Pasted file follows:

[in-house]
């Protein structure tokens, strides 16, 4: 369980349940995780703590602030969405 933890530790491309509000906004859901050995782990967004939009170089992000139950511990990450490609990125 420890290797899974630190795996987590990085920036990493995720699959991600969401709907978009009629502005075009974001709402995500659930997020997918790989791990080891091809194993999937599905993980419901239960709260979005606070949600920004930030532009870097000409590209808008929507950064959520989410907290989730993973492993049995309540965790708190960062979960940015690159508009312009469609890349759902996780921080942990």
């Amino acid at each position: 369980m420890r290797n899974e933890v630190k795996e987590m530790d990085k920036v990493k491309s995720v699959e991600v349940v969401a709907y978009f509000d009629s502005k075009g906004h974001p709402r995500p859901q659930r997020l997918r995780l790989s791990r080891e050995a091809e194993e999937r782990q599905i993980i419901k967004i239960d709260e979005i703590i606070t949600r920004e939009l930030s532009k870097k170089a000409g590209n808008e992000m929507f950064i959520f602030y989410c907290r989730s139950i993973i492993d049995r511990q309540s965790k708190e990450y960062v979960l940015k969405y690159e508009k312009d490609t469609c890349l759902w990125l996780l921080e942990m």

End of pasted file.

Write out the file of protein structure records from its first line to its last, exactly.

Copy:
[in-house]
């Protein structure tokens, strides 16, 4: 369980349940995780703590602030969405 933890530790491309509000906004859901050995782990967004939009170089992000139950511990990450490609990125 420890290797899974630190795996987590990085920036990493995720699959991600969401709907978009009629502005075009974001709402995500659930997020997918790989791990080891091809194993999937599905993980419901239960709260979005606070949600920004930030532009870097000409590209808008929507950064959520989410907290989730993973492993049995309540965790708190960062979960940015690159508009312009469609890349759902996780921080942990």
């Amino acid at each position: 369980m420890r290797n899974e933890v630190k795996e987590m530790d990085k920036v990493k491309s995720v699959e991600v349940v969401a709907y978009f509000d009629s502005k075009g906004h974001p709402r995500p859901q659930r997020l997918r995780l790989s791990r080891e050995a091809e194993e999937r782990q599905i993980i419901k967004i239960d709260e979005i703590i606070t949600r920004e939009l930030s532009k870097k170089a000409g590209n808008e992000m929507f950064i959520f602030y989410c907290r989730s139950i993973i492993d049995r511990q309540s965790k708190e990450y960062v979960l940015k969405y690159e508009k312009d490609t469609c890349l759902w990125l996780l921080e942990m």